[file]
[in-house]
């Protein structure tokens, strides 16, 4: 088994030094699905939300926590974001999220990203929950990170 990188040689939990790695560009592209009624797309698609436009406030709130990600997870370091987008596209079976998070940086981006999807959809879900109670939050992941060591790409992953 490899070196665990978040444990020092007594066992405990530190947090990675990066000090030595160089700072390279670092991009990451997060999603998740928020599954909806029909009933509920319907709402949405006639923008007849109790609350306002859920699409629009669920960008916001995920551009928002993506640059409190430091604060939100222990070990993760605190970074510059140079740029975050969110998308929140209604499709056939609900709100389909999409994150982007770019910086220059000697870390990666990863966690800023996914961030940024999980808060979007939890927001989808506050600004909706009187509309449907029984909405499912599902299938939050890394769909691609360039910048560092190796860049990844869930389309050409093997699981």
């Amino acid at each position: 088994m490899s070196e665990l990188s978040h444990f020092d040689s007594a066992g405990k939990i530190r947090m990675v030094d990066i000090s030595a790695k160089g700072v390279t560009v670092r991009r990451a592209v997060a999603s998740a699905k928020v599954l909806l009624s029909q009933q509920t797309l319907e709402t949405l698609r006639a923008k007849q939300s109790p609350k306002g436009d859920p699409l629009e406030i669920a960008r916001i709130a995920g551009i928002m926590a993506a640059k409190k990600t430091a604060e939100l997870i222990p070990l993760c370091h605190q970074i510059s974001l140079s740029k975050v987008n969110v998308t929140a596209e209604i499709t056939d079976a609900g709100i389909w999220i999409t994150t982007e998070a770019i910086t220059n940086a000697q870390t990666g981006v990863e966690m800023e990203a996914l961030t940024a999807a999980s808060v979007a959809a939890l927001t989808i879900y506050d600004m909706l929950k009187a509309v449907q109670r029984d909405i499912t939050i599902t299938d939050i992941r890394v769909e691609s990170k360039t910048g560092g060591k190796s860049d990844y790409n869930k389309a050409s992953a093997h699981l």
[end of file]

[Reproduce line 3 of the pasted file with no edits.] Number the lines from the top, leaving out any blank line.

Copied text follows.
């Amino acid at each position: 088994m490899s070196e665990l990188s978040h444990f020092d040689s007594a066992g405990k939990i530190r947090m990675v030094d990066i000090s030595a790695k160089g700072v390279t560009v670092r991009r990451a592209v997060a999603s998740a699905k928020v599954l909806l009624s029909q009933q509920t797309l319907e709402t949405l698609r006639a923008k007849q939300s109790p609350k306002g436009d859920p699409l629009e406030i669920a960008r916001i709130a995920g551009i928002m926590a993506a640059k409190k990600t430091a604060e939100l997870i222990p070990l993760c370091h605190q970074i510059s974001l140079s740029k975050v987008n969110v998308t929140a596209e209604i499709t056939d079976a609900g709100i389909w999220i999409t994150t982007e998070a770019i910086t220059n940086a000697q870390t990666g981006v990863e966690m800023e990203a996914l961030t940024a999807a999980s808060v979007a959809a939890l927001t989808i879900y506050d600004m909706l929950k009187a509309v449907q109670r029984d909405i499912t939050i599902t299938d939050i992941r890394v769909e691609s990170k360039t910048g560092g060591k190796s860049d990844y790409n869930k389309a050409s992953a093997h699981l």